Castleton is very anxious to defend its legacy and affirm that it can thrive even without its founder at the helm. “A mini-Glyndebourne,” says Dietlinde, referring to England’s leading summer opera festival, known for picnics on landscaped lawns and top-flight productions. Yet at the same time, Castleton can’t shake its mom-and-pop start-up flavor. Its family feeling is one of its hallmarks: Young artists come to the Maazels’ farm and live for the summer in dorm-like spaces, eating and working together, as if they were on a communal farm. Even the audience is embraced. After difficulties with the caterer last year, Dietlinde, seeing couples roaming the grounds looking for food, simply invited them in for dinner.
In short, for all that Castleton is looking to the future, it’s a little foggy about establishing exactly what it is right now.
Certainly each of its four seasons has had a different character. This is no surprise: Any new festival goes through a process of evolution, particularly one that, like Castleton, happened more or less by accident, as Maazel kept expanding his ideas about what kinds of things he could do with the home theater — seating 110 people — on his 550-acre estate. At the beginning, it featured young artists in Benjamin Britten chamber operas; then, it added a tent for orchestral performances; then it turned the tent into a permanent structure and began producing meat-and-potatoes, standard-repertory opera — Puccini’s “Il trittico” or “La Boheme” — in addition to the offbeat chamber stuff.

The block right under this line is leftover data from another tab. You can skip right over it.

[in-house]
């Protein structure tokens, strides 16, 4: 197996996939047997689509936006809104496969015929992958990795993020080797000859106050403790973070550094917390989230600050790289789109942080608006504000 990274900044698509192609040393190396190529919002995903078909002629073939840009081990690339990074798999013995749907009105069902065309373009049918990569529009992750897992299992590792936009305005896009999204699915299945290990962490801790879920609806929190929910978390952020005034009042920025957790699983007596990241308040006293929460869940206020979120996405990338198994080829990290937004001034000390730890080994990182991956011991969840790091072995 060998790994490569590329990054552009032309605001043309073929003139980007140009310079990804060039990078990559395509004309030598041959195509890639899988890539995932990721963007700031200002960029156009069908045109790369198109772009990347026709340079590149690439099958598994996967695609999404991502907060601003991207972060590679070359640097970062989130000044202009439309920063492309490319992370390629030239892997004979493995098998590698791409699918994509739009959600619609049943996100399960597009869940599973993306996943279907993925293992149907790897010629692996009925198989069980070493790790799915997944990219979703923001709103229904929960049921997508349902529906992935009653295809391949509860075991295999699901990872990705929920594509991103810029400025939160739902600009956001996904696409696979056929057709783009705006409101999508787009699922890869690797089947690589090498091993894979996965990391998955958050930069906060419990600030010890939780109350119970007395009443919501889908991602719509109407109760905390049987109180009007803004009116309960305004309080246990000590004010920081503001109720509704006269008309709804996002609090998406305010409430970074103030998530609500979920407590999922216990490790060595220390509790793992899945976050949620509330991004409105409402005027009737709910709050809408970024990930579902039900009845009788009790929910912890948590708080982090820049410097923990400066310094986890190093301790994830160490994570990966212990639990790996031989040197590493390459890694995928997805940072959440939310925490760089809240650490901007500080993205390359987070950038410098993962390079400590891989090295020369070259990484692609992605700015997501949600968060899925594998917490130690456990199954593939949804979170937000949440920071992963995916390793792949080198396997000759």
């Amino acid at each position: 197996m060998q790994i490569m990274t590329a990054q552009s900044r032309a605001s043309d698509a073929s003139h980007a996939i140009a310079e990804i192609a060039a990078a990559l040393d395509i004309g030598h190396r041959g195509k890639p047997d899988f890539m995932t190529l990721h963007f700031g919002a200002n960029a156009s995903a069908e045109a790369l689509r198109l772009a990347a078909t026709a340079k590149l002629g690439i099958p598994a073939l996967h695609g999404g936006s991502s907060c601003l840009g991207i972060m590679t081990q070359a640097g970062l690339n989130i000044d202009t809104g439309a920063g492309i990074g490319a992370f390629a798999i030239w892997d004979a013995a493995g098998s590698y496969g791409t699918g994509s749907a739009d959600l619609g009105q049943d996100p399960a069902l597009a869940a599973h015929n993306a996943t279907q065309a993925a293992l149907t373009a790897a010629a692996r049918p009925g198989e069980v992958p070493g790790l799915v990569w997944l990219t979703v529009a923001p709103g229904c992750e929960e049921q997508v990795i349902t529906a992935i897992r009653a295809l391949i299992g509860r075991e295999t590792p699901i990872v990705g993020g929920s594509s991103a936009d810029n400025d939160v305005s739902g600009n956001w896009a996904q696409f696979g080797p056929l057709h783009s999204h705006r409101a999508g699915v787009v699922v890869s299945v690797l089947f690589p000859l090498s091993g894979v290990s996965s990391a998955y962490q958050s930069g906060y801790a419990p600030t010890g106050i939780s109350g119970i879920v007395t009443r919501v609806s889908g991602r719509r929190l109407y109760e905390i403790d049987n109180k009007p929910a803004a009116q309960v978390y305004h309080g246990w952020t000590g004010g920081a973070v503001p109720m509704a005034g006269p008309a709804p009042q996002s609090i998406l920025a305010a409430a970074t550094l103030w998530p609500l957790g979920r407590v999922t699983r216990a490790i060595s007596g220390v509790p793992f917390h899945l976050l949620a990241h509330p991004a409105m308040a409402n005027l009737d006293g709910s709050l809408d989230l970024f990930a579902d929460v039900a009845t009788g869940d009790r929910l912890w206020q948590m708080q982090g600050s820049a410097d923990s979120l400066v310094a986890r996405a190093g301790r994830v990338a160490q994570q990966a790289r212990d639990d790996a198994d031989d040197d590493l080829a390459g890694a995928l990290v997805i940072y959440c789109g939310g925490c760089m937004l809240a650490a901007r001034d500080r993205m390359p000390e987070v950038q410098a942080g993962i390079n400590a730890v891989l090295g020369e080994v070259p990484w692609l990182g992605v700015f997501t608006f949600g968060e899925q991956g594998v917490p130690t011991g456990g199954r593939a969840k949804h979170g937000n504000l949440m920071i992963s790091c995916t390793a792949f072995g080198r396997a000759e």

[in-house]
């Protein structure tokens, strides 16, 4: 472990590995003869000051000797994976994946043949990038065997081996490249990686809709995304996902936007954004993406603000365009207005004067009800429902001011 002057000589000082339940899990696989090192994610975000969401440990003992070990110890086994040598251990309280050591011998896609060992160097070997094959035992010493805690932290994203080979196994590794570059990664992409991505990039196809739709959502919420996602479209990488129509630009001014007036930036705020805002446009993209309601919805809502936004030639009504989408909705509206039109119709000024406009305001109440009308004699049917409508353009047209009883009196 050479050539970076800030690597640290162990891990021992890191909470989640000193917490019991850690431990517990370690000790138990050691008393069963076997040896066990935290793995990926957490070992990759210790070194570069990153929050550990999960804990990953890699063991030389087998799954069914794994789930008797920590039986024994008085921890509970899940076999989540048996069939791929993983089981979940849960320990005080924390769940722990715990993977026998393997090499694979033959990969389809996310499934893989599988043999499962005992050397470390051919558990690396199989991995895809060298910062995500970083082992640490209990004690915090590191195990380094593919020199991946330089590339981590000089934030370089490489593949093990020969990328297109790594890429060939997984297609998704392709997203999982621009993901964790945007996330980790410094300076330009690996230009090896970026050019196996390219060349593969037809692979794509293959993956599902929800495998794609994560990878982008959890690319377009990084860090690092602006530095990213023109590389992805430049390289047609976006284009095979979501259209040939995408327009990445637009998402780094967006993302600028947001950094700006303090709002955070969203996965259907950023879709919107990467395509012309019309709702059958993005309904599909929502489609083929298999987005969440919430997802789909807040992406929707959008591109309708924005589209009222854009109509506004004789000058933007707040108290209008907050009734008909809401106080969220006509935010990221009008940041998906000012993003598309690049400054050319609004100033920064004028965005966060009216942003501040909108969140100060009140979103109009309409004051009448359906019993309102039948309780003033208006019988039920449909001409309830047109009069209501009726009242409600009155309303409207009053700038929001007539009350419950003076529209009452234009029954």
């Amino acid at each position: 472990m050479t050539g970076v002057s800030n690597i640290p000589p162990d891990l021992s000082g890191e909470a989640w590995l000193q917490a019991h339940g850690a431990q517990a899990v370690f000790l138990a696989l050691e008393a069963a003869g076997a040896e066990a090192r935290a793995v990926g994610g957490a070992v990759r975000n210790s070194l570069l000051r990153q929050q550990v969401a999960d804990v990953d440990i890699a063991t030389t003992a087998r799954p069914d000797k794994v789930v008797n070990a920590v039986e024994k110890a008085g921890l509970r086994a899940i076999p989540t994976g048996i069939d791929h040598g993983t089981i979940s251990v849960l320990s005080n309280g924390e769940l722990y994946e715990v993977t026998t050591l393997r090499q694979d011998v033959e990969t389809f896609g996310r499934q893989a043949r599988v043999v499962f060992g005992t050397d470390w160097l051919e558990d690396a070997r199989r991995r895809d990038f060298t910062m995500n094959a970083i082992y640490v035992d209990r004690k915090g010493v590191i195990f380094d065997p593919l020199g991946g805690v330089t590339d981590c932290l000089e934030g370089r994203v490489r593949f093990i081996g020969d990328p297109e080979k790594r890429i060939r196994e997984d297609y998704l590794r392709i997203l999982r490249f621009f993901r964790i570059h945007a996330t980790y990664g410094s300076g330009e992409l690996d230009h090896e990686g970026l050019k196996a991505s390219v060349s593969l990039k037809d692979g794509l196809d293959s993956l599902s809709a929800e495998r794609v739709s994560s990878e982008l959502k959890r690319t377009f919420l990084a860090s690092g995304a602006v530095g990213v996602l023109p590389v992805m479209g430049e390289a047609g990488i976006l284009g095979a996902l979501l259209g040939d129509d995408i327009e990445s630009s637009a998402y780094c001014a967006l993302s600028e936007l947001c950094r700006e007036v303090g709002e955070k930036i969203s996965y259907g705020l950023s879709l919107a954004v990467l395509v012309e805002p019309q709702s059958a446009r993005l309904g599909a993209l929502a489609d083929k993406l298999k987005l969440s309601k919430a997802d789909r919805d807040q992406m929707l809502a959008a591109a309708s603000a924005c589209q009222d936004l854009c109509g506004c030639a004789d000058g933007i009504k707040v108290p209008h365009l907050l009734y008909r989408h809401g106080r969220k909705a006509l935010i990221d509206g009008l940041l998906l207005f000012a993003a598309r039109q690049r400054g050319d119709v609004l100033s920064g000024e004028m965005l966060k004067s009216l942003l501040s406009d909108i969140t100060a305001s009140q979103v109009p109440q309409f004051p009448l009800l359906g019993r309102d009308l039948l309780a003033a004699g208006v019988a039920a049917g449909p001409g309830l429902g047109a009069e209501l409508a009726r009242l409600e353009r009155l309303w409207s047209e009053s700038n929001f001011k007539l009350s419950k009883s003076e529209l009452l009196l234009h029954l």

At the same time, companies around the world, interested in working with Maazel, began approaching the festival about co-productions; Castleton’s productions and artists have now been seen in California, Italy and China. And those companies weren’t so interested in the unusual fare, such as De Falla’s “Master Pedro’s Puppet Show” or a fully staged performance of Ravel’s masterpiece “L’Enfant et les sortileges”; they wanted standard repertory that sells tickets. This is proving to be a mixed blessing for this year’s festival, which has, as a result of its co-productions, gone entirely mainstream with its opera offerings: Rossini’s “The Barber of Seville” and Bizet’s “Carmen.”
Run by a tiny staff, headed by a general manager, the soprano Nancy Gustafson, who has a lot of opera experience but no administrative experience, Castleton this year gives the impression that the tail may be wagging the dog as far as “the vision thing” goes.